Her philosophy: “It doesn’t matter whether you win or lose, it’s about the experience.”

This article appeared in the Dallas Voice print edition Feb. 4, 2011.

—  John Wright

Godly & gay

Bishop Bean writes spiritual memoir

3 out of 5 stars
I WAS BORN THIS WAY,
by Archbishop Carl Bean (with David Ritz). Simon & Schuster (2010). $24. 264 pp.

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Carl Bean never really knew his father, and he barely knew his birth mother. Born and raised in a poor area of Baltimore, Bean was basically raised by a village of “warm and wonderful women,” who nurtured him even though he admits was a girly little boy, soft and feminine. Attracted to other boys at an early age, he knew he couldn’t hide his feelings from those around him, though nothing was ever said. Bean was loved, and that’s what he knew.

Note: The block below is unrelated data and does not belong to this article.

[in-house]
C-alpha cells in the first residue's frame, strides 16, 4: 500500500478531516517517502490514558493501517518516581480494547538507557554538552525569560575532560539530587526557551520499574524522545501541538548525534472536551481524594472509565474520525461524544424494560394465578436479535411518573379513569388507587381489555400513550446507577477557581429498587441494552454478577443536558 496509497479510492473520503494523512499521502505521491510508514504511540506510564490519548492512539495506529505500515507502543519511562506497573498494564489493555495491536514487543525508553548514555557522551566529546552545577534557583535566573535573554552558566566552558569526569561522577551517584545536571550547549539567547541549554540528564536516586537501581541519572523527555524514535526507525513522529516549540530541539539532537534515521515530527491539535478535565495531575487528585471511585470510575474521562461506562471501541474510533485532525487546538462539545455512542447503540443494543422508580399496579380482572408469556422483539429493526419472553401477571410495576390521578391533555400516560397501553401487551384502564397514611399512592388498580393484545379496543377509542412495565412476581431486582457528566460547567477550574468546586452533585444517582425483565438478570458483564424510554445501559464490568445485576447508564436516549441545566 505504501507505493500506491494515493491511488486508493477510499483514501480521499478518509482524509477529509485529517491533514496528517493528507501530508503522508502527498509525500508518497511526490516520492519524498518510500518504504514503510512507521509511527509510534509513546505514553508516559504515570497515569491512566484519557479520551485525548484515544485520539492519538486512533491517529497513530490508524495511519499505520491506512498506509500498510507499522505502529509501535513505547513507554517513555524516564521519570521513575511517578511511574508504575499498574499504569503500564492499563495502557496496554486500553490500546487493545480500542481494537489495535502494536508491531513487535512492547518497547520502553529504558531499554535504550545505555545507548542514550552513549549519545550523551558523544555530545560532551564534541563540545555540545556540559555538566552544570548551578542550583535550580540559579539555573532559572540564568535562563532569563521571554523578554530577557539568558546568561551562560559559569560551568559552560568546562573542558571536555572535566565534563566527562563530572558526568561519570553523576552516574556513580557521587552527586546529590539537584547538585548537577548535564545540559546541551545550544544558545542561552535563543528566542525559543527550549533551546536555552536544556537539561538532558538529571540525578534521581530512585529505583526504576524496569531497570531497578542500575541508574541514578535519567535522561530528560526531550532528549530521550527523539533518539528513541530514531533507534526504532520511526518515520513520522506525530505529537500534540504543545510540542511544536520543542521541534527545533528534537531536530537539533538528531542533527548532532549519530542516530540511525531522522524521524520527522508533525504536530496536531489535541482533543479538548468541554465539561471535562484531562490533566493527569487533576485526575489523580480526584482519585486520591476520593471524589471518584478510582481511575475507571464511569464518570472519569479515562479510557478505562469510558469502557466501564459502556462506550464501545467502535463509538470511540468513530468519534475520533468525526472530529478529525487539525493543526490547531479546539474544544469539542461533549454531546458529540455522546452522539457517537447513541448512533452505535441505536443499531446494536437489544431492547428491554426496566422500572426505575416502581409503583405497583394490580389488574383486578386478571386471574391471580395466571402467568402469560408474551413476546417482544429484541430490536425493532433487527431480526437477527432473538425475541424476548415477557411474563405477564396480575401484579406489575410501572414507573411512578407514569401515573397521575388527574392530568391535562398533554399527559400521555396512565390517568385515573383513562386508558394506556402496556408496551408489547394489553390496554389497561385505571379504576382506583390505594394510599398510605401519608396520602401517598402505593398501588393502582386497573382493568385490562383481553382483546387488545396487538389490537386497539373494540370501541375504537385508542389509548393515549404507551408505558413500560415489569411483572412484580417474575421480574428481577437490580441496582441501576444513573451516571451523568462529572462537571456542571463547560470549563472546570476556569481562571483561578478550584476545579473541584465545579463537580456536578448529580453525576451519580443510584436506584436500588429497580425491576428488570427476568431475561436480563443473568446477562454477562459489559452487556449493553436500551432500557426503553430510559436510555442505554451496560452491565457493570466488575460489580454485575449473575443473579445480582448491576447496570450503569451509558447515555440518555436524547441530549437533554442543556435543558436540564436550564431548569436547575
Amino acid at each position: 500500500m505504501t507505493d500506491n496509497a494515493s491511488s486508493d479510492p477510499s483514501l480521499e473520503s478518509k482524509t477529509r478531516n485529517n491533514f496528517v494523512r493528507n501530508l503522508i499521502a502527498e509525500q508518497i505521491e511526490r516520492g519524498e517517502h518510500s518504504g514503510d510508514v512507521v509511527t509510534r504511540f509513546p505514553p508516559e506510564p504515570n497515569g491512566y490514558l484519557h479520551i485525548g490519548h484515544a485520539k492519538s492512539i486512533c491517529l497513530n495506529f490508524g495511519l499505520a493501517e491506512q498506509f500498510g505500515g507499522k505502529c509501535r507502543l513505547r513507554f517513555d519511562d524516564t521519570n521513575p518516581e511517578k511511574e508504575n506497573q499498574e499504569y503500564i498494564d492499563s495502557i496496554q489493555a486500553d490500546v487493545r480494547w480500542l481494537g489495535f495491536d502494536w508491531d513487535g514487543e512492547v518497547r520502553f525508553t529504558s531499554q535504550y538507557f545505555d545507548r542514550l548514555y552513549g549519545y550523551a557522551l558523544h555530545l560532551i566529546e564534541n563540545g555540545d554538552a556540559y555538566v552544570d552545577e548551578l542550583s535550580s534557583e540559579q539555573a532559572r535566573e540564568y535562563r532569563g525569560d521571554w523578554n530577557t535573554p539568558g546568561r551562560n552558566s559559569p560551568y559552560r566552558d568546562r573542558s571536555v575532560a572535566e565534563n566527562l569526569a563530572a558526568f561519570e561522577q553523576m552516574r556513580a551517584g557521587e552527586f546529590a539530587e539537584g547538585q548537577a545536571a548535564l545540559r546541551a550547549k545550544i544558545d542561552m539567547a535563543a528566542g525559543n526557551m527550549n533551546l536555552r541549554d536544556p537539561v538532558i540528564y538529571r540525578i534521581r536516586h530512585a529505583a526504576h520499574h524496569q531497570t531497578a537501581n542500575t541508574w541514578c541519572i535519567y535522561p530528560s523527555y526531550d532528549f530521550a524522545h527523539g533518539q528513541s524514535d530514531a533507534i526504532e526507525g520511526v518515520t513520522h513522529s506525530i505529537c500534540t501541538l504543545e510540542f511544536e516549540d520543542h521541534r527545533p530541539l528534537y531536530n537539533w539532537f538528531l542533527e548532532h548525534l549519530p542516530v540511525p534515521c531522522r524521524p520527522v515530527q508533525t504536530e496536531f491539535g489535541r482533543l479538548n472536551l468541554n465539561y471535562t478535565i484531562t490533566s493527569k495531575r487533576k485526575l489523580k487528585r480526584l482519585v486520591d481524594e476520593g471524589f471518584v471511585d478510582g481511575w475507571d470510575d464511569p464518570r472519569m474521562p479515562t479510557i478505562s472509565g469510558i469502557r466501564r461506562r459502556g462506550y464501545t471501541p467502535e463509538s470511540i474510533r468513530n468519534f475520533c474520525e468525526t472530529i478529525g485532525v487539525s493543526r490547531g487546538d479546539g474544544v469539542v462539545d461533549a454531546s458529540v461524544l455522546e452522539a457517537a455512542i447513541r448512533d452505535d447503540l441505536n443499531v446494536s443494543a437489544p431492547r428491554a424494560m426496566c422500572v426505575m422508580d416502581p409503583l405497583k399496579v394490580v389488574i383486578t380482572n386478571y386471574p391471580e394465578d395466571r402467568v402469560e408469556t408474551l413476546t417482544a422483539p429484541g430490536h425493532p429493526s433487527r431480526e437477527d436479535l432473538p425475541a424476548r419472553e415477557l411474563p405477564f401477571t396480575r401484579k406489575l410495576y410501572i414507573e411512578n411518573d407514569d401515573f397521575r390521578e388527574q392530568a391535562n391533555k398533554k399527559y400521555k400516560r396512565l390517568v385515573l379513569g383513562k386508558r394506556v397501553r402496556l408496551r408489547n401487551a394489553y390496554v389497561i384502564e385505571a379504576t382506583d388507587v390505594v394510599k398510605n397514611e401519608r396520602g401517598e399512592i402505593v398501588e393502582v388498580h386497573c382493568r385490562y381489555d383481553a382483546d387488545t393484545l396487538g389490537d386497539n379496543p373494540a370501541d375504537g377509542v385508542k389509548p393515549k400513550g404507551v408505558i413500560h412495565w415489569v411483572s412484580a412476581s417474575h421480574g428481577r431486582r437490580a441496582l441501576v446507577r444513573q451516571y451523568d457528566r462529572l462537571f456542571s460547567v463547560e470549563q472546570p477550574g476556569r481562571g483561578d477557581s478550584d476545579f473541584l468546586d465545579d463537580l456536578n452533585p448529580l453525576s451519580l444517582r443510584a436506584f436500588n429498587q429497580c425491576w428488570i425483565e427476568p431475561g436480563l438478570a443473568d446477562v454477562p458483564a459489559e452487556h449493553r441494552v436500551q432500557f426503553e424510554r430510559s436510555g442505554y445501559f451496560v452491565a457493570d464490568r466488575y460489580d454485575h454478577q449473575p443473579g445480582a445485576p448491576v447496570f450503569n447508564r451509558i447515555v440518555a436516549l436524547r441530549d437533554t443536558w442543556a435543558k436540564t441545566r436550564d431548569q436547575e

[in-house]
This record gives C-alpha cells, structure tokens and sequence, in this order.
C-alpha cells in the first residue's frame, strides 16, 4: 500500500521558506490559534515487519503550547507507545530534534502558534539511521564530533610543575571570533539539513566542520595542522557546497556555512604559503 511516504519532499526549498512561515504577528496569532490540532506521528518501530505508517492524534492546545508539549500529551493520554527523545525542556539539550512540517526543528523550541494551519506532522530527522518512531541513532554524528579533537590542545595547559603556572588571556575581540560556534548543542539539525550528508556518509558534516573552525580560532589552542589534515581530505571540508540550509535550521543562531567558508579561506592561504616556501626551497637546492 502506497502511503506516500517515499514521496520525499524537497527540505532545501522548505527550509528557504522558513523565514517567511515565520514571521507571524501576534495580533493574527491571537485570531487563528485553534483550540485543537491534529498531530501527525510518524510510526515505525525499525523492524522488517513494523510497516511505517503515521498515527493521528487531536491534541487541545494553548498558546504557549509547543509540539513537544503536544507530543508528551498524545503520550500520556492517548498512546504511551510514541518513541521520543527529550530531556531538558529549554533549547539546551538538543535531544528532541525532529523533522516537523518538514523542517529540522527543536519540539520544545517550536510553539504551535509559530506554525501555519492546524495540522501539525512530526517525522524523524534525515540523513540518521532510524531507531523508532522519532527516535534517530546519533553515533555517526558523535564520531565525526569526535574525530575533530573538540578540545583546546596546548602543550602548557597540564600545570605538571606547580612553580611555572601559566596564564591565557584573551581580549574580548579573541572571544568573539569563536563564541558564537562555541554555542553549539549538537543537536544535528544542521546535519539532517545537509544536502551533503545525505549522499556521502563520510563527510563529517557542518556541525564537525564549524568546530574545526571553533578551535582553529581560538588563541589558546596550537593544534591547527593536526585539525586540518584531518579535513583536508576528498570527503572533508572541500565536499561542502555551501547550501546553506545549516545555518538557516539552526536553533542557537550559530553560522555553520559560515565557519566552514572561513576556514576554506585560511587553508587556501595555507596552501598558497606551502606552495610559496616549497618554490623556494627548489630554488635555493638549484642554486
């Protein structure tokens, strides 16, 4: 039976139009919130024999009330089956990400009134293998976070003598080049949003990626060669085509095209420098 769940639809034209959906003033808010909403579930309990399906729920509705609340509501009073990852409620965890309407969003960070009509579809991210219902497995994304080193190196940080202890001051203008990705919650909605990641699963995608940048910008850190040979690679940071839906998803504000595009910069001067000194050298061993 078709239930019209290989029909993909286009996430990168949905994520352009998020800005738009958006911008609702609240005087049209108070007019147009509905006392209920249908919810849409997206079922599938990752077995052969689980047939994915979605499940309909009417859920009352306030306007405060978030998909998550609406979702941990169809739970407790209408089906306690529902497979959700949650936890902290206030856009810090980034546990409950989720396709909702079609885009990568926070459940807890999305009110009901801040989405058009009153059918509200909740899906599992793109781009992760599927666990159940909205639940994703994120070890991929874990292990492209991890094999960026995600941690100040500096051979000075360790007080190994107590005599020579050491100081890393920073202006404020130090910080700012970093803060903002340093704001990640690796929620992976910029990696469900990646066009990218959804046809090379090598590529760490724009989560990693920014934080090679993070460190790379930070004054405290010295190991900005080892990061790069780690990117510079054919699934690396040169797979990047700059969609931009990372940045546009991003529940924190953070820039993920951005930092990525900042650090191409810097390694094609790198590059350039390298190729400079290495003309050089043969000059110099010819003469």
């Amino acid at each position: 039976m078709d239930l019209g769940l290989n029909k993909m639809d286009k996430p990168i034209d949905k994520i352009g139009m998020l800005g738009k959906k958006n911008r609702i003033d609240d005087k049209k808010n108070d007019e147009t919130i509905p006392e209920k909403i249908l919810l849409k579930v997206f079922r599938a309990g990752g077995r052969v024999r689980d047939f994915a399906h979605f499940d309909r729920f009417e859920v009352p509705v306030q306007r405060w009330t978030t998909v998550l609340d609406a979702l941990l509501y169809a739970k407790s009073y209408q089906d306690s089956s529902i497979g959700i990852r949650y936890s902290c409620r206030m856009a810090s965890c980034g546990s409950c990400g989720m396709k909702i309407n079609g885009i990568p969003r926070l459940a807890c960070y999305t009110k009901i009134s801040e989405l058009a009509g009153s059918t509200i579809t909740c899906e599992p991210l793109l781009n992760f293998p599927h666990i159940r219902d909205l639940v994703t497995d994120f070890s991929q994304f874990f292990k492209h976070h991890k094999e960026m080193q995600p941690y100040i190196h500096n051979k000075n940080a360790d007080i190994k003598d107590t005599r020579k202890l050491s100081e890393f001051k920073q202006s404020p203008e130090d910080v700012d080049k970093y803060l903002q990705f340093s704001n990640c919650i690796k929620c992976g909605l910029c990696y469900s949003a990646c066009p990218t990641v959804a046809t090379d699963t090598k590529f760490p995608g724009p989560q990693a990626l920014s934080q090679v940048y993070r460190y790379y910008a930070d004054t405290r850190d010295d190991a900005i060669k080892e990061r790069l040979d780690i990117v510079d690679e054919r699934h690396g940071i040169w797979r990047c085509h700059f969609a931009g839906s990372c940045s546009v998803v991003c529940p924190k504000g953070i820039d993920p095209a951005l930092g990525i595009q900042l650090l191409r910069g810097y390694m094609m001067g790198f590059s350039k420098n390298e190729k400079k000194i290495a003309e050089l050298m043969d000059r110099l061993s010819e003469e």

In his book I Was Born This Way, Bean recounted that embracing childhood, as well as his career and finding God’s love and acceptance.

The shining point of his life was his godmother’s mother, the woman Bean called Nana. She cared for him, took him to church, and made him happy, but when he was just 3 years old, Nana died and life changed drastically. He was taken in by his godparents, who loved him but didn’t seem to like him. Shortly after that, Bean was sexually assaulted by an uncle.

Though various abuses continued well into his teens, and though Bean had fully acknowledged his gayness, he maintains that he was cherished and accepted — especially by the unaware wives of his abusers.